Retired and still teaching

Kate Oakley is a volunteer teacher and organiser with a childcare foundation in Uganda

When did you retire from teaching?
I took early retirement at 58 to care for ill, close relatives.

What kind of teaching do you do now do?
At the moment, I’m leading a grand tour of Great Britain with a group of Ugandan children.  We visit schools, churches and town centres and sing to raise money to feed malnourished children in Uganda.

When I’m back in Uganda, I teach science, English and tailoring for around 11 hours a week in a school for four to 20-year-olds.  We aim to give children the skills that they need to earn a living.

Why did you become a volunteer?
My husband sadly died following an illness and after 18 months of grieving, I decided I needed to do something.  I surfed the net for overseas charities, but some required long-term commitment.  I still wanted to see my young grandchildren, so I needed something that was short-term.  Then I found the Molly and Paul Childcare Foundation.  I contacted them and Paul, co-leader of the charity, invited me over.

I was horrified to see children who hadn’t eaten for four days and local Ugandan teachers who worked in schools and hadn’t been paid for four months.  It was a shocking experience.  I began to question myself and wondered what I was doing there and thought that I would be better off at home.  Suddenly, I was asked to take a class of 100 children to cover for an absent teacher.  They didn’t speak any English and I had to think quickly, so we ended up singing and clapping.  I knew I couldn’t turn my back on them and decided to stay to help in any way I could.

Describe the highlights
Definitely all the people I’ve met doing this incredible work.  There’s no greater feeling than knowing that you’re actually making a difference to someone’s life by giving hope to those who had no hope.  I can only describe it as incredibly life-affirming to be with people who are so grateful for your help, and to share in their joy.

And the lowlights
Meeting children who hadn’t eaten for four days; poor classroom conditions; lack of resources but we coped wonderfully despite this.  Not having running water and an unreliable supply of electricity and again, we got used to this and learnt to live with it.

Where can would-be volunteers find out more?

The Molly and Paul Childcare Foundation
Voluntary Services Overseas
Christian Aid

 

David Bennett, part-time special needs teacher and book reviewer

When did you retire from teaching?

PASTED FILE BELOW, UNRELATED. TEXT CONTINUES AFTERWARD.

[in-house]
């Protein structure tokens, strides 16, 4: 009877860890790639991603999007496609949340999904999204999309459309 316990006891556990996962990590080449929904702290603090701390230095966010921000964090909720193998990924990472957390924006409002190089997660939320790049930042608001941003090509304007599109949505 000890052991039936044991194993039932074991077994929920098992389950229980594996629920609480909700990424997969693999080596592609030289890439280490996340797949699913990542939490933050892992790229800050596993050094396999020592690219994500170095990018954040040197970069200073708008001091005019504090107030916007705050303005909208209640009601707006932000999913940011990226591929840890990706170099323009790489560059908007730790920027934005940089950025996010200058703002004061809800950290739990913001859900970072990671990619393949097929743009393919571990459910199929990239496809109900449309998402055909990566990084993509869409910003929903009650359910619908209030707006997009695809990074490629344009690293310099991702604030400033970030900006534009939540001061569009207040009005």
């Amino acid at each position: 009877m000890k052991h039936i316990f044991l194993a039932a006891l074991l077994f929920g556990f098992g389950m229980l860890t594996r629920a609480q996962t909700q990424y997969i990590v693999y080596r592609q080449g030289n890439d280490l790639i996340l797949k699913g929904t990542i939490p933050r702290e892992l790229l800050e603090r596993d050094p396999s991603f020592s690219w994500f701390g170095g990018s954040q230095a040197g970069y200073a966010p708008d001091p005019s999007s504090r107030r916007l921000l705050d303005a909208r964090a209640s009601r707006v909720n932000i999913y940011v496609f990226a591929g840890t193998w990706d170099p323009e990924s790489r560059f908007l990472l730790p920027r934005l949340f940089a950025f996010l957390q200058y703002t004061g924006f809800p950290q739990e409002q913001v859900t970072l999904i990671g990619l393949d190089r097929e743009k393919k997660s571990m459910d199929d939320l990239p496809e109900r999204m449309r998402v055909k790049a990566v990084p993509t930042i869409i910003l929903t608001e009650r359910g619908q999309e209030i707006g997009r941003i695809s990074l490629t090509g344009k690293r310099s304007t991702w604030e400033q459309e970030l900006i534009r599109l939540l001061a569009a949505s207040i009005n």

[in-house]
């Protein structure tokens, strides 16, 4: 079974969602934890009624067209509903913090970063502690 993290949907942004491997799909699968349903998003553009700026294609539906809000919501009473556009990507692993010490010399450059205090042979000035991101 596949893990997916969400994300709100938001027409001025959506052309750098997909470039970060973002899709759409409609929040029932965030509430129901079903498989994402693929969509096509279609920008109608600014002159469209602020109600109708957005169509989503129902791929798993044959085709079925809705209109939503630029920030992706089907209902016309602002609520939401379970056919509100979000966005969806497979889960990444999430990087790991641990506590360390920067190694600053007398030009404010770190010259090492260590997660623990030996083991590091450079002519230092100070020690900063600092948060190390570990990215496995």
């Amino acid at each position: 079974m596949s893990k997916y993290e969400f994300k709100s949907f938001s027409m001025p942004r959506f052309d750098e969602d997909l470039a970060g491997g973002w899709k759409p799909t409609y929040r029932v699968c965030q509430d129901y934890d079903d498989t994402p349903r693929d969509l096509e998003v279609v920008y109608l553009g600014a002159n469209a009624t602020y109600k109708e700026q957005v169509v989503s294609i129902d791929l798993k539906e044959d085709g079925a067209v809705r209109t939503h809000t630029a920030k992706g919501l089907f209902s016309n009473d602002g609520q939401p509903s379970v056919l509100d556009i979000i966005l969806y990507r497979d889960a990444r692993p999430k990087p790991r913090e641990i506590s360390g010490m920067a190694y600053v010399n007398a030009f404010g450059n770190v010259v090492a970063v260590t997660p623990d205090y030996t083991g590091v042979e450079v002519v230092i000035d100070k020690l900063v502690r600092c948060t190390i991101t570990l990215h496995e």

I retired at 55.  I had been head of English at a Nottinghamshire comprehensive and felt more than ready for the change.

What kind of teaching have you done since you retired?
I’ve taught both the senior school English groups for entry level at a special needs school, and was based mostly with the 16+ Unit.  I’ve tried my hand at everything from cooking to current affairs, wrote the school play, and went on a residential trip to Derbyshire.

I also write book reviews for Books for keeps, a children’s book magazine.

Why did you seek this work?
In the previous summer term before I retired from teaching at a comprehensive school, I was feeling written out of the plot, so I knew I needed a change I got into book reviewing after completing a course following a stint as a school librarian in the mid seventies.  I got hooked on children’s literature, met the editor who asked to review a few books.

Describe the best bits
It was a challenge to find new approaches to familiar material so that the student could access the lesson.  It wasn’t long before I abandoned the idea of writing.  Now, nearly everything is oral and the pupils’ skill in everyday communication has definitely improved.  On one of the residential trips, I was with a group of 10 children in the Derbyshire plague village of Eyam.  I did a role play lesson on the spot, which seemed to spring from nowhere, as did the group of ramblers who stood and watched me.  It was the lesson of my career and one most of the students recalled at the best bit of the entire four days.  Although some preferred the ice-creams I bought them.

The best bit about writing book reviews is the kind of opportunities it leads to.  I carried out an interview with the author Alan Garner who spent most of our meeting lying full length on a settle.  The great man phoned me later to say I’d ‘got him right’.  I also did some stints on radio with children’s laureate Michael Rosen and was asked to edit a collection of short stories for Kingfisher.  I still receive tiny royalties on that.

And the worst
One day, as I walked through the school hall I felt a big punch.  It was one of the students who had emotional and behavioural difficulties who often randomly hit out at people for no particular reason.  He has a permanent minder.

The worst bit about reviewing books is when I’m given a bad and very long novel to read.  At the end of it all, the pay is paltry.  Still, I get to keep the books which I’ve passed on to all sorts of deserving causes. 

How can others find out more?
To work in a special needs school, it’s a good idea to visit one first so that you have a good understanding of the demands and the kind of work you’ll do.  Ask the headteacher about local courses and see if you can enrol on one. 

To be a book reviewer, it’s probably best to contact speialist magazines and publications.  They are inundated with enquiries, but it’s worth a try.  Try sending some sample material along with a request for work.


 

 

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